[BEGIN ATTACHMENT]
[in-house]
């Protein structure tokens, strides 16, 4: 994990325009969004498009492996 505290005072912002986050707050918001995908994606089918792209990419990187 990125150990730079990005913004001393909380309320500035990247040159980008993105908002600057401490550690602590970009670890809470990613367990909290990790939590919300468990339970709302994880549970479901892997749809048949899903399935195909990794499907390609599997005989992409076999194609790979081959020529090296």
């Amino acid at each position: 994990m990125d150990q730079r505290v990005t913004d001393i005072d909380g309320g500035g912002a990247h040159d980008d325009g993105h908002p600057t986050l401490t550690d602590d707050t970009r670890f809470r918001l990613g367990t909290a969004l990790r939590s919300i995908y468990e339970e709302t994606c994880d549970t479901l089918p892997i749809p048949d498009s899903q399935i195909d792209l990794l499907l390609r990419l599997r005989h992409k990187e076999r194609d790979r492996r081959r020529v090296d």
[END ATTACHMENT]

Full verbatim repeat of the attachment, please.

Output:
[in-house]
């Protein structure tokens, strides 16, 4: 994990325009969004498009492996 505290005072912002986050707050918001995908994606089918792209990419990187 990125150990730079990005913004001393909380309320500035990247040159980008993105908002600057401490550690602590970009670890809470990613367990909290990790939590919300468990339970709302994880549970479901892997749809048949899903399935195909990794499907390609599997005989992409076999194609790979081959020529090296």
């Amino acid at each position: 994990m990125d150990q730079r505290v990005t913004d001393i005072d909380g309320g500035g912002a990247h040159d980008d325009g993105h908002p600057t986050l401490t550690d602590d707050t970009r670890f809470r918001l990613g367990t909290a969004l990790r939590s919300i995908y468990e339970e709302t994606c994880d549970t479901l089918p892997i749809p048949d498009s899903q399935i195909d792209l990794l499907l390609r990419l599997r005989h992409k990187e076999r194609d790979r492996r081959r020529v090296d």